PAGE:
Nicholas C Wu

Nicholas C Wu

nicwu@illinois.edu

331 Burrill Hall
601 South Goodwin Avenue
Urbana, IL 61801, USA

Lab Page

Assistant Professor

Research Topics

Computational Biology, Genetics, Host-Pathogen Interactions, Molecular Evolution, Molecular Immunology, Protein Dynamics, Protein Structure, Receptor Biochemistry, Virology

Disease Research Interests

Infectious Diseases

Education

Postdoc, The Scripps Research Institute, 2020
Ph.D., University of California, Los Angeles, 2015
B.S., University of Virginia, 2010

Driving forces and functional constraints of influenza evolution

Research overview

Virus is one of the largest global health concerns. The ability of virus to rapidly evolve underlies the challenge to achieve a virus-free world. The two major problems are 1) immune evasion, which can lead to vaccine escape, and 2) host jump, which can lead to pandemic. Fortunately, not all viral mutations have a deleterious consequence to public health. Most viral mutations disrupt protein functions that are essential in the virus life cycle. Therefore, a significant portion of the viral genome is under strong evolutionary constraints. Our research interest is to characterize virus evolution, including both positive selection pressures (immune evasion and host adaptation) and negative selection pressures (virus-host molecular interactions). While our main focus has been on influenza virus, we occasionally work on other viruses such as HIV, HCV, and SARS-CoV-2. Ongoing research directions include the followings:

Arm race between antibody response and virus

Antibodies are generated during virus infection or vaccination. While antibodies can offer protection against viral infection, virus can mutate to escape antibody response. As a result, there is a constant arm race between antibody response and virus. Our research aims to understand how affinity and breadth are developed during antibody evolution, as well as how virus escapes antibody response. This research direction provides important insight into vaccine design.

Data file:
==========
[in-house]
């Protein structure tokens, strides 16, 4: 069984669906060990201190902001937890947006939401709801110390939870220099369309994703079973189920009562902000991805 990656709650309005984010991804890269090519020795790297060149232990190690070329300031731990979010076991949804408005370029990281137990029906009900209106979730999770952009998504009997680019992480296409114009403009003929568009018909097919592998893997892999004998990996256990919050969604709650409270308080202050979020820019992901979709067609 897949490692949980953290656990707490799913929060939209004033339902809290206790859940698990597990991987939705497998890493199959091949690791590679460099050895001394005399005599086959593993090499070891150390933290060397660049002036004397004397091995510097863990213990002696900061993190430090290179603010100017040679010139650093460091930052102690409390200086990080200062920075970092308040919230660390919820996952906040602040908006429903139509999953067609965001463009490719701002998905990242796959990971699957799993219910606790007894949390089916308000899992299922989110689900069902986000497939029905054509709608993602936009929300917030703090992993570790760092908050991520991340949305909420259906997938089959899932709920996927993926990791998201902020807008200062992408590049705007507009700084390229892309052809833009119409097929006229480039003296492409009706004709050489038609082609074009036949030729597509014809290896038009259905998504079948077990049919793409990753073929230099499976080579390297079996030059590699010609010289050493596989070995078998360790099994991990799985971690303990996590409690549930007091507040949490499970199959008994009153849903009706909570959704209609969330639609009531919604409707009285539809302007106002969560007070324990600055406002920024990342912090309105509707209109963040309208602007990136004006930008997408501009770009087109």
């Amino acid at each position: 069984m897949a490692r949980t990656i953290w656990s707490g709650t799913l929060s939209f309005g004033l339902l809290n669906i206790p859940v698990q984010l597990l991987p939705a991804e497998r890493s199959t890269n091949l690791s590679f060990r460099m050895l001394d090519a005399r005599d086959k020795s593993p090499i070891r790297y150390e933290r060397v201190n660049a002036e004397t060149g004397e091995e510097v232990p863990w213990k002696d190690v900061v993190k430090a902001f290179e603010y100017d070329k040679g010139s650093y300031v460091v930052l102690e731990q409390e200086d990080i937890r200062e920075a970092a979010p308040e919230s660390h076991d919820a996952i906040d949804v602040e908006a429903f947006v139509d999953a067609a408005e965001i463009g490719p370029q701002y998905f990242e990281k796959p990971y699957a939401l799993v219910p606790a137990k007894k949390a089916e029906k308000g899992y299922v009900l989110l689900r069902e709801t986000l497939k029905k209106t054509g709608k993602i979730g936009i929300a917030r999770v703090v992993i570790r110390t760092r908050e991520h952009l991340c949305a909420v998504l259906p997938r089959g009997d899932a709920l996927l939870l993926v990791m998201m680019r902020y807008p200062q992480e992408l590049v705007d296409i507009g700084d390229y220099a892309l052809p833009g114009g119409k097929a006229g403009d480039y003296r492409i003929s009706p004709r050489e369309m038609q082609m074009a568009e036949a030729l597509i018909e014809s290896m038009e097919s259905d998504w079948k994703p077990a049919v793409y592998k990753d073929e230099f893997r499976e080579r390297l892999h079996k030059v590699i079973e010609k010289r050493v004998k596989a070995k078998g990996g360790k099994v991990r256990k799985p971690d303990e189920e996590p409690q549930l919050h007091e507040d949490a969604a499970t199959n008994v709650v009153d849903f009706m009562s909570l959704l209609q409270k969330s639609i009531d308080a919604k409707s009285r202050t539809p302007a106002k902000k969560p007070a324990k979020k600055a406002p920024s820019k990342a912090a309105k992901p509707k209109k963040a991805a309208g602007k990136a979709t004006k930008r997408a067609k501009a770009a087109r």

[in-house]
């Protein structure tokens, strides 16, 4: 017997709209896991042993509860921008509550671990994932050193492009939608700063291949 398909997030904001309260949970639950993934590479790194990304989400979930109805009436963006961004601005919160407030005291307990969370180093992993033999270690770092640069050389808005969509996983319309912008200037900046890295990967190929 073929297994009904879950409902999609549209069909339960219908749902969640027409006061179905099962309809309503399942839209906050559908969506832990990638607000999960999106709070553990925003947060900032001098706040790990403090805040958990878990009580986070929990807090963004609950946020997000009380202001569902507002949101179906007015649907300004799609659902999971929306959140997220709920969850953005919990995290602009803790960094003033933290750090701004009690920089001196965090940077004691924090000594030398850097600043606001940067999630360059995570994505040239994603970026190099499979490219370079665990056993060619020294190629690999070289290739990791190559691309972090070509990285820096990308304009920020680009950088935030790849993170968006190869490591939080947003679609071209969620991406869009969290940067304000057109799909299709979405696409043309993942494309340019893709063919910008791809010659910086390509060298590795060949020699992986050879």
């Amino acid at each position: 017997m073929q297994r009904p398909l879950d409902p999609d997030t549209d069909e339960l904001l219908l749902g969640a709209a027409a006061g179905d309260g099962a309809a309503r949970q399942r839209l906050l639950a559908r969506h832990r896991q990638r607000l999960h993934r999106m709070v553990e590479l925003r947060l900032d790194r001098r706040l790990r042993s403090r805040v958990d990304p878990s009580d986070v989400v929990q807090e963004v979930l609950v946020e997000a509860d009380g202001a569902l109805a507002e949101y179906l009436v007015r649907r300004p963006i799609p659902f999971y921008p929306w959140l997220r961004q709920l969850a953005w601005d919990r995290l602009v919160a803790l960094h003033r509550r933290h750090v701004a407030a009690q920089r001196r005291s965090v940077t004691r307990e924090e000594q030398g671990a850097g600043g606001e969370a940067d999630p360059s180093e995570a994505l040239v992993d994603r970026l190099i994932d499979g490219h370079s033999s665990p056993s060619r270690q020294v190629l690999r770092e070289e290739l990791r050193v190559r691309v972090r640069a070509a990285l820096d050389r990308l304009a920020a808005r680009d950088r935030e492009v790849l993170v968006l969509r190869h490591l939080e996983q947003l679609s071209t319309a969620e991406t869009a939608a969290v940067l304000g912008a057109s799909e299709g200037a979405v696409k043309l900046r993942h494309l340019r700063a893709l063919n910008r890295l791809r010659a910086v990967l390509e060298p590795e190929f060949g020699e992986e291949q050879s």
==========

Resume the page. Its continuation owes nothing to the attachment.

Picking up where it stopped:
Evolutionary constraints of influenza virus

The evolution of influenza virus is functionally constrained since viral proteins possess many functions that are essential to the virus life cycle. Our research aims to investigate the mechanistic basis of these functional constraints, how they vary among different viral strains, and how they change over time. This research direction helps detail the molecular mechanisms of influenza pathogenesis, diversification, and host jump.

Egg adaptation of influenza virus

The effectiveness of the seasonal influenza vaccine is quite low, especially for H3N2 subtype. One major problem is the egg-based vaccine production process. Although passaging human influenza virus in embryonated chicken eggs is a highly cost-effective method for vaccine production, it often leads to the emergence of egg-adaptive mutations, which may alter the antigenicity of the virus. Our research aims to characterize the biophysical basis of antigenic alternation due to egg-adaptive mutations, as well as the genetic interactions between different egg-adaptive mutations. This research direction is informative for influenza vaccine strain selection.

Awards

K99/R00 Pathway to Independence Award, NIH/NIAID (2019-present)
Croucher Postdoctoral Fellowship, Croucher Foundation (2015-2017)
Dissertation Year Fellowship, UCLA (2014-2015)
Audree Fowler Fellowship in Protein Science, UCLA (2014)
Philip Whitcome Pre-Doctoral Fellowship, UCLA (2011-2014)

Representative Publications

Yuan M*, Wu NC*, Zhu X, Lee CCD, So RTY, Lv H, Mok CKP, Wilson IA. A highly conserved cryptic epitope in the receptor-binding domains of SARS-CoV-2 and SARS-CoV. Science 368:630-633 (2020). *Equal Contributors

Wu NC, Otwinowski J, Thompson AJ, Nycholat CM, Nourmohammad A, Wilson IA. Major antigenic site B of human influenza H3N2 viruses has an evolving local fitness landscape. Nature Communications 11:1233 (2020).

Wu NC, Lv H, Thompson AJ, Wu DC, Ng WWS, Kadam RU, Lin CW, Nycholat CM, McBride R, Liang W, Paulson JC, Mok CKP, Wilson IA. Preventing an antigenically disruptive mutation in egg-based H3N2 seasonal influenza vaccines by mutational incompatibility. Cell Host & Microbe 25:836-844.e5 (2019).

Wu NC, Thompson AJ, Xie J, Lin CW, Nycholat CM, Zhu X, Lerner RA, Paulson JC, Wilson IA. A complex epistatic network limits the mutational reversibility in the influenza hemagglutinin receptor-binding site. Nature Communications 9:1264 (2018).

Wu NC, Zost SJ, Thompson AJ, Oyen D, Nycholat CM, McBride R, Paulson JC, Hensley SE, Wilson IA. A structural explanation for the low effectiveness of the seasonal influenza H3N2 vaccine. PLoS Pathogens 13:e1006682 (2017).

Wu NC*, Dai L*, Olson CA, Lloyd-Smith JO, Sun R. Adaptation in protein fitness landscapes is facilitated by indirect paths. eLife 5:e16965 (2016). *Equal Contributors

Olson CA, Wu NC, Sun R. A comprehensive biophysical description of pairwise epistasis throughout an entire protein domain.Current Biology 24:2643-2651 (2014).

Complete Publications List